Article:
Royalties are deemed to arise in the Contracting State that the payer is a resident of or, if paid in connection with a permanent establishment in the Contracting State, in the State where the permanent establishment is situated.

In cases involving special relationships between the payer and beneficial owner of a royalty, the provisions of the article will only apply to the extent that the royalty does not exceed the amount that would have been paid between parties at arms length."




There is one little difference...

UK and Northern Ireland is mentioned somewhere in some other treaty I've found... So, I think it says 10% for most of listed countries.
In USA there is no list as well there is no way to legally ask from many other governmets that 30% to be calculated into domestic tax needed to pay ;-)

So be my guest and read this list with carefuly counting listed countries:

http://www.hmrc.gov.uk/international/in_force.htm

So, you will find there is 121 Country listed which is mere double than in USA list!


Ireland which is where you stated would be a good country to set up a micro stock company has entered into tax treaty agreements with 50 countries.  The US has entered into tax treaty agreements with 68 countries. 

The percentage of tax liability required varies for each country according to those agreements.

Here is an example for Australia

"Australian tax agreement rates

Australia has entered into tax agreements with over 40 countries. These agreements prevent double taxation, reduce opportunities for tax evasion, and foster cooperation between Australia and other international tax authorities in enforcing their respective tax laws.

Australias tax agreements provide different tax rates for particular payments. For countries marked with an asterisk in the table below, please see Notes following the table for an explanation of the different rates that apply to unfranked dividend and royalty payments. The notes also cover the interest withholding tax exemptions in the US and UK agreements."

http://www.ato.gov.au/businesses/content.asp?doc=/Content/50240.htm&page=15

alias

« Reply #365 on: June 02, 2009, 16:05 »
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@gbalex

Ireland does not deduct tax from photographers against royalties. Nor does any other nation which anyone can think of apart form the US. The fact that the OECD tax treaty template allows for that is quite a different matter.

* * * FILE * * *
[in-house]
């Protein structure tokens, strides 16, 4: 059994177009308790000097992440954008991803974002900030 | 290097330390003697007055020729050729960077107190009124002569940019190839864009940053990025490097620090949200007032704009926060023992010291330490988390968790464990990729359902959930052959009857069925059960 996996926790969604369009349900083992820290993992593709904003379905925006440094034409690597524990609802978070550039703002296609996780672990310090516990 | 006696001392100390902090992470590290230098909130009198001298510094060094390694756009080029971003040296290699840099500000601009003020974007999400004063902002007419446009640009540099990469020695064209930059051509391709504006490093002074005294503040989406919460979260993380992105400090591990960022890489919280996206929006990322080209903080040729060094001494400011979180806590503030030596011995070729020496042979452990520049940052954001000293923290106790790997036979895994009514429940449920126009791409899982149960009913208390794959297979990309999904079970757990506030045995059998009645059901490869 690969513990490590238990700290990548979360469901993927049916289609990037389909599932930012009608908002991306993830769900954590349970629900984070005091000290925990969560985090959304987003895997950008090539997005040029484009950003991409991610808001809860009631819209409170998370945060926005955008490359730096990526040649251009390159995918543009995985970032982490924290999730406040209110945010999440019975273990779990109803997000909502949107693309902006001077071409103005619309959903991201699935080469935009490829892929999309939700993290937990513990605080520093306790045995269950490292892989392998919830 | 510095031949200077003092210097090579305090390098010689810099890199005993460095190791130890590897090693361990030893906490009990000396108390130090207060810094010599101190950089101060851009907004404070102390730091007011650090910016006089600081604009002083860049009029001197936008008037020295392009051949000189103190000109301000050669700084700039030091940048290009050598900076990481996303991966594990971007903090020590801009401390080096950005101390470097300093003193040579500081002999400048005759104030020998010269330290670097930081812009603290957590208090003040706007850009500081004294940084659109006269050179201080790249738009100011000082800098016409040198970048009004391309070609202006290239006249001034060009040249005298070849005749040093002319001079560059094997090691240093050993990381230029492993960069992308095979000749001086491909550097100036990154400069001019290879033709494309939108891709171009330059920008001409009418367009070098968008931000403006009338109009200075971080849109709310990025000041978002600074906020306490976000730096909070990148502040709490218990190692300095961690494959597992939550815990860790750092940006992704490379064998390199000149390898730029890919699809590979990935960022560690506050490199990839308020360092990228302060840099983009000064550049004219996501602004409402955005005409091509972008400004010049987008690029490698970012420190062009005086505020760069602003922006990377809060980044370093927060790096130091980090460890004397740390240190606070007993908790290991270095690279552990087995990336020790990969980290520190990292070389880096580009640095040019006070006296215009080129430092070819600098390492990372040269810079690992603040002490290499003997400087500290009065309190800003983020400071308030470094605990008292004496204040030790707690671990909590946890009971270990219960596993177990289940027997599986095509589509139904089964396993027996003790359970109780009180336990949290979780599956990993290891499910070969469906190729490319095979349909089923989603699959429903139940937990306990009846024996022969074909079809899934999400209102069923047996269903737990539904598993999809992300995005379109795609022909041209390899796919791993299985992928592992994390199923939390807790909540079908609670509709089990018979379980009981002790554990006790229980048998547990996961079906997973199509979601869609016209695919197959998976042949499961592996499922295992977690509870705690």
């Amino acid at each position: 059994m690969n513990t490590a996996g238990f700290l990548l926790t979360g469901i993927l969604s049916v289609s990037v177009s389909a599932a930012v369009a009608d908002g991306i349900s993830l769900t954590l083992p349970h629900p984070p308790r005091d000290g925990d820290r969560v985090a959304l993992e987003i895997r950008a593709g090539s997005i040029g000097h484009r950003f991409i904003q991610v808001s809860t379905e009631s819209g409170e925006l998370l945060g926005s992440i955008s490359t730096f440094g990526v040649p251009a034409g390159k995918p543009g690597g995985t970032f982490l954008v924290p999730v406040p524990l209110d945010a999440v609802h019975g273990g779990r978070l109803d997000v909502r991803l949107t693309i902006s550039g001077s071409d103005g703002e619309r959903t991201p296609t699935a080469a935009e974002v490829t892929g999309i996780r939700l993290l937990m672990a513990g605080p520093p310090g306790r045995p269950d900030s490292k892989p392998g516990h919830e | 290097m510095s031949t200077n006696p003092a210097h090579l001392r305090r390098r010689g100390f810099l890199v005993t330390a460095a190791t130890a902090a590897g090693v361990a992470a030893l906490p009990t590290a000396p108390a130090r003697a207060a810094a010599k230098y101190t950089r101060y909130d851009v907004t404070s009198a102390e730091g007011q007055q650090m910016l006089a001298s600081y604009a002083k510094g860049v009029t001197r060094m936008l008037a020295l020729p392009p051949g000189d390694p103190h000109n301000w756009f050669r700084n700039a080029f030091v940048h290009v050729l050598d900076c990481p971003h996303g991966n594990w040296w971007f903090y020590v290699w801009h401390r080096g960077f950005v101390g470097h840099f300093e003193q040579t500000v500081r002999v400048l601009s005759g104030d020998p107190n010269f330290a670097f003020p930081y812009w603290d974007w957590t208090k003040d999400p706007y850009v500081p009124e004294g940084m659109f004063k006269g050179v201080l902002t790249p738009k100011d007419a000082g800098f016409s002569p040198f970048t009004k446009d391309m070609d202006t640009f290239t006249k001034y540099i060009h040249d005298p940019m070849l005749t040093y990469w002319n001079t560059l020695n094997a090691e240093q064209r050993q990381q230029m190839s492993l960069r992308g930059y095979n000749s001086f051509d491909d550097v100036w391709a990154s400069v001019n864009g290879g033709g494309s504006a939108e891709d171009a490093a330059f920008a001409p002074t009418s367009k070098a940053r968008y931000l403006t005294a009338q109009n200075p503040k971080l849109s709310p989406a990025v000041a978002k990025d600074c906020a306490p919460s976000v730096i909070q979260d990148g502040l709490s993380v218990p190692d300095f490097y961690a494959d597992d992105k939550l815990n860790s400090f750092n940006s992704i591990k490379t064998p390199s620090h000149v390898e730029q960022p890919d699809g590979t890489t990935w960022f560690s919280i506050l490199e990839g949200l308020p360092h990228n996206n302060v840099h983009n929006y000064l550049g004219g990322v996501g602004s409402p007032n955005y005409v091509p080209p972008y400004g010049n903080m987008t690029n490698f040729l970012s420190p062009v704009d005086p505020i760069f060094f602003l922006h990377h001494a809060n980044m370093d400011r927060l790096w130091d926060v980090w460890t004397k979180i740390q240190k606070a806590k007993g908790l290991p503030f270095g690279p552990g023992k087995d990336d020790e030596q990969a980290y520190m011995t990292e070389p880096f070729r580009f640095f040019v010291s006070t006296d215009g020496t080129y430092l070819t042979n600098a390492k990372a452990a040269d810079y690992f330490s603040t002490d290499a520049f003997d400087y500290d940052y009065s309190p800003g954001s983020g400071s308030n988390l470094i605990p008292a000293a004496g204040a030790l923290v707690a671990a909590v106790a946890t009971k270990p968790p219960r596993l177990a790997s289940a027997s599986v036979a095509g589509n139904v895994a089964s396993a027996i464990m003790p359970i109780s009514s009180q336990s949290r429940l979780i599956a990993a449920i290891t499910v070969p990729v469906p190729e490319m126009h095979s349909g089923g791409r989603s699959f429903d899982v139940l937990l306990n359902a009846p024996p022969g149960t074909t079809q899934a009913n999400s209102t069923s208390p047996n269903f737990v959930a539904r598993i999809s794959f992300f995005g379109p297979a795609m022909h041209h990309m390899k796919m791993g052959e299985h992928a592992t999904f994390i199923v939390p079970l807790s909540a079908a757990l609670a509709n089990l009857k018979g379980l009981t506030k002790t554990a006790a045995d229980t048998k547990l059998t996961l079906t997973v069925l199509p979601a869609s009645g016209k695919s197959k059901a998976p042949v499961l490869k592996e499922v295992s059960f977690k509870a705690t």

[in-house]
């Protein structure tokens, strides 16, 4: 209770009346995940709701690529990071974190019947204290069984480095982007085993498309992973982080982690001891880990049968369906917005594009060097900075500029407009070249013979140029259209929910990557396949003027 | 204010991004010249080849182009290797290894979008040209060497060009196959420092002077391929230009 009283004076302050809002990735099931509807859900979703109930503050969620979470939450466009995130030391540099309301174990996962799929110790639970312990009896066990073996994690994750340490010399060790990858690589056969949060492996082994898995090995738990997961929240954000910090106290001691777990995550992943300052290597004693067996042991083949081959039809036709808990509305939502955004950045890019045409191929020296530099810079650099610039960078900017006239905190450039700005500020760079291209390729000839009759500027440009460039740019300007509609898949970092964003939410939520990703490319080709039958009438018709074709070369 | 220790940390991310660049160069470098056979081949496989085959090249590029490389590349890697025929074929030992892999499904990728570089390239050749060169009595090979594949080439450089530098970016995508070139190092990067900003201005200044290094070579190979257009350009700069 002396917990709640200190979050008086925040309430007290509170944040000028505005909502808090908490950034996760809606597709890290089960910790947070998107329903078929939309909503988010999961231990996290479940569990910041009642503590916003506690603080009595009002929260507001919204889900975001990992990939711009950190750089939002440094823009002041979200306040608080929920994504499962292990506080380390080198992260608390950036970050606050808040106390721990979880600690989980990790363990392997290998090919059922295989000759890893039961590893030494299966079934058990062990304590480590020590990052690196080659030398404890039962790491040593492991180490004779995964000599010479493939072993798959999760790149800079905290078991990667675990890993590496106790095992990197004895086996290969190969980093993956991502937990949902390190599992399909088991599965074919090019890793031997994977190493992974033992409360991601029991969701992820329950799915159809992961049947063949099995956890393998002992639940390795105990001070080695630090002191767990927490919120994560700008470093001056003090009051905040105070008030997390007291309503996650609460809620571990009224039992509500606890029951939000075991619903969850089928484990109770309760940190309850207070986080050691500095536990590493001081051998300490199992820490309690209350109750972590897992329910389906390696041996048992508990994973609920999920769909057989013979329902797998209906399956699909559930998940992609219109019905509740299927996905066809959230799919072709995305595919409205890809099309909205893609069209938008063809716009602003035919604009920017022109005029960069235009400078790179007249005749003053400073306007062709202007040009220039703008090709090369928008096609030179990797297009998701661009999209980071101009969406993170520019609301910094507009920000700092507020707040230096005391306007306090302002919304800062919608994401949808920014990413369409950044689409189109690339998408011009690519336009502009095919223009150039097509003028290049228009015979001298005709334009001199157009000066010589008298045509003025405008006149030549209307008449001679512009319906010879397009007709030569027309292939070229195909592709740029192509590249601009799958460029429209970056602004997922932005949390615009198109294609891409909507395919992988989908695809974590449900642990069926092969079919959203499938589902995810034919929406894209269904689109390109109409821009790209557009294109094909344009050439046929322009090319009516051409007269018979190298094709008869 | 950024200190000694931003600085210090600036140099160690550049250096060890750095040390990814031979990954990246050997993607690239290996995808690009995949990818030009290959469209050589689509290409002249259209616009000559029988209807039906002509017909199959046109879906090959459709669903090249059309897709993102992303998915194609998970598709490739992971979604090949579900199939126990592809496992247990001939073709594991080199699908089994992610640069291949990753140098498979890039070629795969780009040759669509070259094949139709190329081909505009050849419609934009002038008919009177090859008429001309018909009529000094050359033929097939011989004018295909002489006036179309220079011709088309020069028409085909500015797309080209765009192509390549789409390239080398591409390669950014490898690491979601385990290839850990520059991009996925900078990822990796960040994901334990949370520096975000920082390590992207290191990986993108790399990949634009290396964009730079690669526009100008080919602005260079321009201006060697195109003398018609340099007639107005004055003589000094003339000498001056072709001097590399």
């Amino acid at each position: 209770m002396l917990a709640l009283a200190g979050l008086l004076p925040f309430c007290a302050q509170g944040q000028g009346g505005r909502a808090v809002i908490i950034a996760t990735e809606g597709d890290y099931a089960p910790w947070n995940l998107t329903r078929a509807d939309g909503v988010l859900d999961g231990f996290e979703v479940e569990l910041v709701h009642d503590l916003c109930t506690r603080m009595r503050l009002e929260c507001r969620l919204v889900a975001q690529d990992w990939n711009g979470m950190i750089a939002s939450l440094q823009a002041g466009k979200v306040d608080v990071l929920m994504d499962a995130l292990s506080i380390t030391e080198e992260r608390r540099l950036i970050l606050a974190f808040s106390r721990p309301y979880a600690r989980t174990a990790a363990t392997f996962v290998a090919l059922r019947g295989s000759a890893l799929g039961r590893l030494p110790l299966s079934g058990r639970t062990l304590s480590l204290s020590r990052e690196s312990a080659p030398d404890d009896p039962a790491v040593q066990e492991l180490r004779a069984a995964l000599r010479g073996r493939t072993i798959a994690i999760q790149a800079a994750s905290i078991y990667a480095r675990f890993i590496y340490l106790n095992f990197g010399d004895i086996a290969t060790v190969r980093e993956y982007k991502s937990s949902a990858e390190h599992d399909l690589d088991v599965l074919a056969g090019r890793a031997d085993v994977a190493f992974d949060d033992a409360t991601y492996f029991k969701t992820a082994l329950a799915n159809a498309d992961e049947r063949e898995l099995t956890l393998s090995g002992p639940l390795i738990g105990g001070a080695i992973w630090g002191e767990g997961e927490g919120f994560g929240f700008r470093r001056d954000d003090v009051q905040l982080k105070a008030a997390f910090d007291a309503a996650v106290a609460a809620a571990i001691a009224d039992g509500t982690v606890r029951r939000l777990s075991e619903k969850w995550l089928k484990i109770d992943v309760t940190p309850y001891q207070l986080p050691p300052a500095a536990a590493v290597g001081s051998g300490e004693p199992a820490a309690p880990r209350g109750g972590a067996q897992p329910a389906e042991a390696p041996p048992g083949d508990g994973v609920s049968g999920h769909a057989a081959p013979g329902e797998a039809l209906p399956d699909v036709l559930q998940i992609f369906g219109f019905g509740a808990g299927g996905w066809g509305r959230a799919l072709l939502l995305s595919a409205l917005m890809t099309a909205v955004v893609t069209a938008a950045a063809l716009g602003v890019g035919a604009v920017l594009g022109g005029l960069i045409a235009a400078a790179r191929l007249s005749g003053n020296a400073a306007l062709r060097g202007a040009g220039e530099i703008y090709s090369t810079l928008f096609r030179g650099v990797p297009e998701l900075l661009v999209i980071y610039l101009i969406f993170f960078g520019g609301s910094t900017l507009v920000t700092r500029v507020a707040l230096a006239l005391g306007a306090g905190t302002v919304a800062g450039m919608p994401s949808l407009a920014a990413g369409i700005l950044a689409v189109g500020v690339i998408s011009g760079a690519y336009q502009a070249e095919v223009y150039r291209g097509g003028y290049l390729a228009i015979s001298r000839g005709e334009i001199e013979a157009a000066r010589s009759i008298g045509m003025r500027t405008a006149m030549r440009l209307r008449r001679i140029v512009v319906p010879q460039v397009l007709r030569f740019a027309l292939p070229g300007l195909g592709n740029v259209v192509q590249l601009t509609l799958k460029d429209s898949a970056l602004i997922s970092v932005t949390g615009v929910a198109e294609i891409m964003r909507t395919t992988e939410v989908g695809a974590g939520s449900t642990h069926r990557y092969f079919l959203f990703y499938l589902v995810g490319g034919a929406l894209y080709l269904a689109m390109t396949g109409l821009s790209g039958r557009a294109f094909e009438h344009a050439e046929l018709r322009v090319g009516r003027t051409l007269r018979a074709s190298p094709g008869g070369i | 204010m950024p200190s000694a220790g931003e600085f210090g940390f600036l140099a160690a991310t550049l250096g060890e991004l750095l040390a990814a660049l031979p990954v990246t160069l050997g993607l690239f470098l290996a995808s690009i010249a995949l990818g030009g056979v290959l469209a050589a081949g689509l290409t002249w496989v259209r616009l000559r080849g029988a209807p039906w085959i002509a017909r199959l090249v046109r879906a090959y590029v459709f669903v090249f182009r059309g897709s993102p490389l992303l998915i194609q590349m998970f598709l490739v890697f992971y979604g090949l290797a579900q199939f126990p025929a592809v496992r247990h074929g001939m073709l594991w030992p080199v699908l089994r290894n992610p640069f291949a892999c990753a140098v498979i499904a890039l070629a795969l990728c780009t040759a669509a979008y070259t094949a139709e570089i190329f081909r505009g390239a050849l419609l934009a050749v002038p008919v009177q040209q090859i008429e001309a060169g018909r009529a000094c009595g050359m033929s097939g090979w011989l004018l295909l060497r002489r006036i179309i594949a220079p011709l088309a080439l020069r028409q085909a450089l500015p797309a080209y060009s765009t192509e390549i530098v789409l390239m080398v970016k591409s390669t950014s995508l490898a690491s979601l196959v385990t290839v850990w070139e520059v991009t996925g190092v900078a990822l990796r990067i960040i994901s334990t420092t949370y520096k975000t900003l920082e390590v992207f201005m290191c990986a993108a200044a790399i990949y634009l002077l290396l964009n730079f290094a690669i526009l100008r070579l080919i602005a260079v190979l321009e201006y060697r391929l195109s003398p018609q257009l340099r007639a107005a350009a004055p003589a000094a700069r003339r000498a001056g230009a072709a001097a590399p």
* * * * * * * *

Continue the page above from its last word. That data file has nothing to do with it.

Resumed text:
The Alamy page you linked to seems to relate to UK VAT which is equivalent to US sales tax.

You seem to be accidentally confusing issues relating to royalties and sales tax and linking to stuff about tax treaties.

Milinz

« Reply #366 on: June 02, 2009, 16:10 »
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@gbalex

Ireland does not deduct tax from photographers against royalties. Nor does any other nation which anyone can think of apart form the US. The fact that the OECD tax treaty template allows for that is quite a different matter.

The Alamy page you linked to seems to relate to UK VAT which is equivalent to US sales tax.

You seem to be accidentally confusing issues relating to royalties and sales tax and linking to stuff about tax treaties.

Sorry is Ireland not in UK? Maybe Ireland have its own international tax system?

Never mind then, London is place to setup stock agency. There is 121 country listed with that tax treaty. And yes OECD has great deal with not taxing in advance as US does.


« Reply #367 on: June 02, 2009, 16:44 »
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@gbalex

I think that what creates the difference with the US and US companies has its roots in the way in which US citizens have a liability to be taxed on their international earnings whether or not they even live or are even domiciled in the US. Very few nations do that. From that follows a whole different approach to collecting taxes.